One trip down the toy aisle and you'll discover what most parents already know -- every toy is a "learning tool."
Kathy Perkins has two young girls and admits she's been taken in by the trend.
"This Christmas it really hit me. I remember calling my husband from the store and saying, 'do you think these things are really worth it, do they need another leap pad book, we have like four?'"
"Leap Pad," a popular electronic toy, claims to help kids read. Emily Perkins likes it but it wasn't on her Christmas list.
"My mommy got me this. She just got it. I didn't tell her to get it," said Emily.
From Baby Einstein videos, to the Mozart Musical Cube to some Game Boys, toys now claim to do everything fromto prepare for advanced mathematics.
"So basically any toymaker can claim that their product is educational?" asked Hughes.
"Absolutely, there are no guidelines. It's sort of a Wild West setting," replied Dr. Kyle Pruett of the Yale Child Study Center. "And I worry about the moms and days who walk in sort of feeling like, 'you know I've got a limited amount of money, God I want my kids to be ready for school!'"
Toy makers have jumped on that parental anxiety -- and because younger and younger children want more technical toys, Barbie dolls and action figure sales have slumped while video game sales soar. There's even a computer like game for 2-year-olds.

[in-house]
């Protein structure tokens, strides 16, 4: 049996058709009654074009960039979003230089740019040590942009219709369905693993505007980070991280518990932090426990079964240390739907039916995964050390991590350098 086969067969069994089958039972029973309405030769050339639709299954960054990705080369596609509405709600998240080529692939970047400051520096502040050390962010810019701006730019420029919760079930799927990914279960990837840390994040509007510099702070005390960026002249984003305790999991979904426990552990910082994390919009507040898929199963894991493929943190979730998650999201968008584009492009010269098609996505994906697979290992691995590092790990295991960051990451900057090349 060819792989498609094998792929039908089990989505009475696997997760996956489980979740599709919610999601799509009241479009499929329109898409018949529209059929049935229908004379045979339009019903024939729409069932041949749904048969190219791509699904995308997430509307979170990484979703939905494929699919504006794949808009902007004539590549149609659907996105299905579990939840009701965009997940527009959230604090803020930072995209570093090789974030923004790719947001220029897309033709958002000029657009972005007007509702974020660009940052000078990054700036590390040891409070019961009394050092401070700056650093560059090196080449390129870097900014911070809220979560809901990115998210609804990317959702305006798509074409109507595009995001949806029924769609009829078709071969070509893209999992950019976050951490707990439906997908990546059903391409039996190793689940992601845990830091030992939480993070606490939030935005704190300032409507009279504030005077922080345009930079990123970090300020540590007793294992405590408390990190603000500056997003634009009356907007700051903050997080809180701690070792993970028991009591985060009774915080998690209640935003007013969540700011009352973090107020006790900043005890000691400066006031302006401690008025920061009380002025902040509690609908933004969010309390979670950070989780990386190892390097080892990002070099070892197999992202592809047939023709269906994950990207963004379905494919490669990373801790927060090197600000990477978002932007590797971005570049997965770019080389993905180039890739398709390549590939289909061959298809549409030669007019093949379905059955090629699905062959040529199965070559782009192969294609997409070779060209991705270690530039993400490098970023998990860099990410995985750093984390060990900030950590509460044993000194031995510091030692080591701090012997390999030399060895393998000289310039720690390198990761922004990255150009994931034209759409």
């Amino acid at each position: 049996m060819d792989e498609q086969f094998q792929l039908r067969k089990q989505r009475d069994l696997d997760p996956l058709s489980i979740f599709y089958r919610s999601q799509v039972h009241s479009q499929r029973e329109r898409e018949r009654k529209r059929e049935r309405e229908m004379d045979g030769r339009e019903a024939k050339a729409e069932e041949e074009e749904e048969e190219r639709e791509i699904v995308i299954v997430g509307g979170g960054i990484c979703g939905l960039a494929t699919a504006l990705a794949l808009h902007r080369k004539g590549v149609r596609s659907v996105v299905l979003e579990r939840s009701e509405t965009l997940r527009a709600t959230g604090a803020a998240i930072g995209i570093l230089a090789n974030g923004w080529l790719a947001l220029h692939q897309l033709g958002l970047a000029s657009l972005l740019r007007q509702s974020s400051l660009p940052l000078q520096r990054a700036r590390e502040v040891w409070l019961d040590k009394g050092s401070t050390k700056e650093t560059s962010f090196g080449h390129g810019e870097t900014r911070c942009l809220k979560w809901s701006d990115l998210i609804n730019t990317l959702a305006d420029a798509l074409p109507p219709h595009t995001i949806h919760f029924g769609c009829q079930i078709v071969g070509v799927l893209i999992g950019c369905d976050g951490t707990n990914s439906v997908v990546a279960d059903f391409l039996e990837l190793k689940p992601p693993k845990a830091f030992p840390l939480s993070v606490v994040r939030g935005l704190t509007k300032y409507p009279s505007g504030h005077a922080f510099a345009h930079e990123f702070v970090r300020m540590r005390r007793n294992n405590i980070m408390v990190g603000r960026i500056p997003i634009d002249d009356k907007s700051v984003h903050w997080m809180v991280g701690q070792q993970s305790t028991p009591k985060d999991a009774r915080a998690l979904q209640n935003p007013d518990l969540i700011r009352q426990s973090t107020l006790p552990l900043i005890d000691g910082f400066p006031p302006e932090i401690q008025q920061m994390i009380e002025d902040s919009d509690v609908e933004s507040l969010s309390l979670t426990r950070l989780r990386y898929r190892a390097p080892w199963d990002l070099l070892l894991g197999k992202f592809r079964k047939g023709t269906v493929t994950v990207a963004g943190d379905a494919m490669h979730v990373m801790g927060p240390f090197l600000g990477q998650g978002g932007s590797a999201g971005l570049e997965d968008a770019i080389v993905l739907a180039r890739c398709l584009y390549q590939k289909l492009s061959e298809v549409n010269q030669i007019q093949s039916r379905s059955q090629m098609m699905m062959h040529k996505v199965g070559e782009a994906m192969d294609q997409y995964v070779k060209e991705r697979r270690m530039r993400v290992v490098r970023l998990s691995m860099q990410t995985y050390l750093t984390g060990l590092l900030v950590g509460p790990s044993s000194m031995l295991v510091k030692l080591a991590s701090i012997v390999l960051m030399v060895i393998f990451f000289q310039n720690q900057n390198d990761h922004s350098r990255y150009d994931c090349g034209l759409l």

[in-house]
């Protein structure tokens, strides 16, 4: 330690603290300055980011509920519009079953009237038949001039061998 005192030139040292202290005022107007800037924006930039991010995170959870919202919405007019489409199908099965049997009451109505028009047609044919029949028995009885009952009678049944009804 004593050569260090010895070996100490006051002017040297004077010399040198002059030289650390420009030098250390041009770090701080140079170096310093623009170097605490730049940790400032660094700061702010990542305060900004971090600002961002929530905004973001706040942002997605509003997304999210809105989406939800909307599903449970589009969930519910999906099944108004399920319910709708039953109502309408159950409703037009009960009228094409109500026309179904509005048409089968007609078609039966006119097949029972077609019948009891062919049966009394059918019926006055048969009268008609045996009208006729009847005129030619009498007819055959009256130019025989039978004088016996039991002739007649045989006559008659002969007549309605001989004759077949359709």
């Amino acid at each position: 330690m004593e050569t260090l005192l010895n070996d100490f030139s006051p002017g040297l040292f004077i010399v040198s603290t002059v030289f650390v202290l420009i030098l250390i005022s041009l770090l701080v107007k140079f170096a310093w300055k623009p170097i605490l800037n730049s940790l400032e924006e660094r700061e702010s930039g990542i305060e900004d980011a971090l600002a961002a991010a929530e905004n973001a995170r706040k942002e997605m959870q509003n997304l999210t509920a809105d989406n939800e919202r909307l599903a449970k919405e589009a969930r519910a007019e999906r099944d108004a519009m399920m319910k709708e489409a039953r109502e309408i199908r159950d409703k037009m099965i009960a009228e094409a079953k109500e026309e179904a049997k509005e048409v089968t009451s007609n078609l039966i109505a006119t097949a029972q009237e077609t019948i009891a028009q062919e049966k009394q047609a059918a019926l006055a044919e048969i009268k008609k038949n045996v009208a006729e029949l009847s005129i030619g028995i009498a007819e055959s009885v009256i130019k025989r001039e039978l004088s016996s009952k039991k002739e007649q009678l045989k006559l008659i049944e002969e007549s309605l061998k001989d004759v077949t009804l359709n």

But a growing number of early childhood experts are taking a critical look at so-called educational toys. One study found children didn't remember shapes shown on a screen but easily remembered after being shown by a person.
Author Claire Lerner worries these toys may even be detrimental to kids.
"They aren't going outside," she said. "They're not learning to use their bodies. They're not getting exercise, they're gaining weight, they're not interested in social situations."
That's part of the reason this Christmas at the Perkins house is going to be different:
"We started playing games together and I realized that that is what made my child the happiest is when we sat down together and played games," Perkins said. "And I realized good ole 'Chutes and Ladders" -- they are counting, taking turns and oh, if things don't go right, learning how to deal -- problem solving."
Fewer bells and whistles and more time as a family.